Real Life Lesson: Read What the Boss Writes

In this week’s issue of (U.S. 1 Newspaper) the most engaging business-oriented piece is an essay, “Will the Real Scott Morgan Please Stand Up.”

There’s also an interesting article, by a relatively new freelancer (John F. Heenehan) on Chris Dries and his new company. Dries (a product of Duke and Princeton) belongs to the Greg Olsen/Sensors Unlimited clan and also sits on the board of Princeton Power Systems, founded by young Darren Hammel.

As it happens, in this week’s cover story, Hammel offers a Real Life Lesson: How to Be Wrong.

Eight other movers and shakers in the Princeton business community were asked for the equivalent of “What I Wished I’d Learned in College and How I’d Teach It Now.” Doug Kerwin of Fulcrum Gallery discussed the need to make careful projections. Melissa Gertz, a social activist who was severely injured in an auto accident, had detailed advice, including “find your niche” and “learn when to say no.” June Ballinger of Passage Theatre emphasized people skills and Bob Carr of Heartland Payments riffed on spirituality.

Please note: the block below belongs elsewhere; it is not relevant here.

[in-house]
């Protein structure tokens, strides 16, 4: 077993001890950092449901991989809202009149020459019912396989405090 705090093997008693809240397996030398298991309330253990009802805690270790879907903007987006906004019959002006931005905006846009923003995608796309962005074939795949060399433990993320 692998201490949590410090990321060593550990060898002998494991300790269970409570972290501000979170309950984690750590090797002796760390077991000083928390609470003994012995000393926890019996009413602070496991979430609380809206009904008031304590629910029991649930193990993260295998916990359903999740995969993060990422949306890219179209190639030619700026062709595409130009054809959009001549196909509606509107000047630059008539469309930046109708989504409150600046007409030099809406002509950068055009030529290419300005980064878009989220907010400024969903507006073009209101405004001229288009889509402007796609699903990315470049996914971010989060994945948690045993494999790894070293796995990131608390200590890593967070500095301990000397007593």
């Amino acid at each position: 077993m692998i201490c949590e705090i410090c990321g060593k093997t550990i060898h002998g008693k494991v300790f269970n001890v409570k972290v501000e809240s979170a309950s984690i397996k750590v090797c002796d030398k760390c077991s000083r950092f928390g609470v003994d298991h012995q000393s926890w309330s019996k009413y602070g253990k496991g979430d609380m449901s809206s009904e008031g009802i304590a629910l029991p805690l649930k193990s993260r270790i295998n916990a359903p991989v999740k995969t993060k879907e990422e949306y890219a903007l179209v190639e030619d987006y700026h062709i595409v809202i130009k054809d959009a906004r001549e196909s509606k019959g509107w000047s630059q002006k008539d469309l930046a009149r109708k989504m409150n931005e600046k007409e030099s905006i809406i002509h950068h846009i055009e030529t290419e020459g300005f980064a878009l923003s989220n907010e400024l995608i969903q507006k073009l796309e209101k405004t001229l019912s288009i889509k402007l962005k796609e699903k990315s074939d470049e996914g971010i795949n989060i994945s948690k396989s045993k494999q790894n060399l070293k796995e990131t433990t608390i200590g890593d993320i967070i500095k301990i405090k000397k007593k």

The most intriguing, to me, were the comments on company culture from my ex boss Rich Rein, who was describing himself when he wrote, The boss doesn’t have to put anything in writing. So when he or she does, pay careful attention. Read it all the way to the end. If it’s an E-mail consider printing it out, and underlining the important points.

I figured that out pretty early.

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